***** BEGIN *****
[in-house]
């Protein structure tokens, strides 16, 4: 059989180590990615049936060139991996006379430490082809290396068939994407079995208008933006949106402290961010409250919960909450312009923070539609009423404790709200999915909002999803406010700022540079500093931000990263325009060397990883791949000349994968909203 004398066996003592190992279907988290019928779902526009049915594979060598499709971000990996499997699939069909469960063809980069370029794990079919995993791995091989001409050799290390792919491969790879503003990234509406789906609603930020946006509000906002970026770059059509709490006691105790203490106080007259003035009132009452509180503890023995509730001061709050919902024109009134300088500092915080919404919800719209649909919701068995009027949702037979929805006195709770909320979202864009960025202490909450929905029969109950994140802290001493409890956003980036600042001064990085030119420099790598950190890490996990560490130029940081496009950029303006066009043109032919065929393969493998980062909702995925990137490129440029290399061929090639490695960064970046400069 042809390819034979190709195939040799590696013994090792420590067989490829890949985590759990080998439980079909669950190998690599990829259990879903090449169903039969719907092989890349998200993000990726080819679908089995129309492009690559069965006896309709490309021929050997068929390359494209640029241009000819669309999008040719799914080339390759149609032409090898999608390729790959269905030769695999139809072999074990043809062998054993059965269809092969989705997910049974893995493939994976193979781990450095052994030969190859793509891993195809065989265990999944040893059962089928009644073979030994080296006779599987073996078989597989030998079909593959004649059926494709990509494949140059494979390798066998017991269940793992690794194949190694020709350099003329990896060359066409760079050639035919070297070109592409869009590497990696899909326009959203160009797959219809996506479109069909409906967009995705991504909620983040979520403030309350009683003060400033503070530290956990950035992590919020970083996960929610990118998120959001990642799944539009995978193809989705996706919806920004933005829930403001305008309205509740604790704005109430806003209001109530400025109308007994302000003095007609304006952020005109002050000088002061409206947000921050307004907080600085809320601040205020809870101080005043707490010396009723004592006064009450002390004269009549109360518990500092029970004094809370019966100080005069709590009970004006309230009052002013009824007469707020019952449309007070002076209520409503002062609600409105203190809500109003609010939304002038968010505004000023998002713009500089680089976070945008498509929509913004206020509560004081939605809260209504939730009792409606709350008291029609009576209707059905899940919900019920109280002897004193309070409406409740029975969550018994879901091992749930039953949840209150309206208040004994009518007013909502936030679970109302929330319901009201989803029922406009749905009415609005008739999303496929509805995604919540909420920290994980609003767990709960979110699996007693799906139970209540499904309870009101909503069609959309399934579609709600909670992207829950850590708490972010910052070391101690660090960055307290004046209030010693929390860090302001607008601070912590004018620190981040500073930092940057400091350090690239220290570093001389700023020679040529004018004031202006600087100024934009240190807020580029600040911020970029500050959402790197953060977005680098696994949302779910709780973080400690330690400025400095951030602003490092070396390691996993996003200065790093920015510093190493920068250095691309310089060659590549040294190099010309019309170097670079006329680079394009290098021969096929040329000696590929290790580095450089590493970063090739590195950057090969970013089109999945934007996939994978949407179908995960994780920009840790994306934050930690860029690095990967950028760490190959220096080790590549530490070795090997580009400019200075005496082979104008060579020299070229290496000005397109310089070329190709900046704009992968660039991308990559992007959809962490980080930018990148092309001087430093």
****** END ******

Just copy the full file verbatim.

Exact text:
[in-house]
């Protein structure tokens, strides 16, 4: 059989180590990615049936060139991996006379430490082809290396068939994407079995208008933006949106402290961010409250919960909450312009923070539609009423404790709200999915909002999803406010700022540079500093931000990263325009060397990883791949000349994968909203 004398066996003592190992279907988290019928779902526009049915594979060598499709971000990996499997699939069909469960063809980069370029794990079919995993791995091989001409050799290390792919491969790879503003990234509406789906609603930020946006509000906002970026770059059509709490006691105790203490106080007259003035009132009452509180503890023995509730001061709050919902024109009134300088500092915080919404919800719209649909919701068995009027949702037979929805006195709770909320979202864009960025202490909450929905029969109950994140802290001493409890956003980036600042001064990085030119420099790598950190890490996990560490130029940081496009950029303006066009043109032919065929393969493998980062909702995925990137490129440029290399061929090639490695960064970046400069 042809390819034979190709195939040799590696013994090792420590067989490829890949985590759990080998439980079909669950190998690599990829259990879903090449169903039969719907092989890349998200993000990726080819679908089995129309492009690559069965006896309709490309021929050997068929390359494209640029241009000819669309999008040719799914080339390759149609032409090898999608390729790959269905030769695999139809072999074990043809062998054993059965269809092969989705997910049974893995493939994976193979781990450095052994030969190859793509891993195809065989265990999944040893059962089928009644073979030994080296006779599987073996078989597989030998079909593959004649059926494709990509494949140059494979390798066998017991269940793992690794194949190694020709350099003329990896060359066409760079050639035919070297070109592409869009590497990696899909326009959203160009797959219809996506479109069909409906967009995705991504909620983040979520403030309350009683003060400033503070530290956990950035992590919020970083996960929610990118998120959001990642799944539009995978193809989705996706919806920004933005829930403001305008309205509740604790704005109430806003209001109530400025109308007994302000003095007609304006952020005109002050000088002061409206947000921050307004907080600085809320601040205020809870101080005043707490010396009723004592006064009450002390004269009549109360518990500092029970004094809370019966100080005069709590009970004006309230009052002013009824007469707020019952449309007070002076209520409503002062609600409105203190809500109003609010939304002038968010505004000023998002713009500089680089976070945008498509929509913004206020509560004081939605809260209504939730009792409606709350008291029609009576209707059905899940919900019920109280002897004193309070409406409740029975969550018994879901091992749930039953949840209150309206208040004994009518007013909502936030679970109302929330319901009201989803029922406009749905009415609005008739999303496929509805995604919540909420920290994980609003767990709960979110699996007693799906139970209540499904309870009101909503069609959309399934579609709600909670992207829950850590708490972010910052070391101690660090960055307290004046209030010693929390860090302001607008601070912590004018620190981040500073930092940057400091350090690239220290570093001389700023020679040529004018004031202006600087100024934009240190807020580029600040911020970029500050959402790197953060977005680098696994949302779910709780973080400690330690400025400095951030602003490092070396390691996993996003200065790093920015510093190493920068250095691309310089060659590549040294190099010309019309170097670079006329680079394009290098021969096929040329000696590929290790580095450089590493970063090739590195950057090969970013089109999945934007996939994978949407179908995960994780920009840790994306934050930690860029690095990967950028760490190959220096080790590549530490070795090997580009400019200075005496082979104008060579020299070229290496000005397109310089070329190709900046704009992968660039991308990559992007959809962490980080930018990148092309001087430093």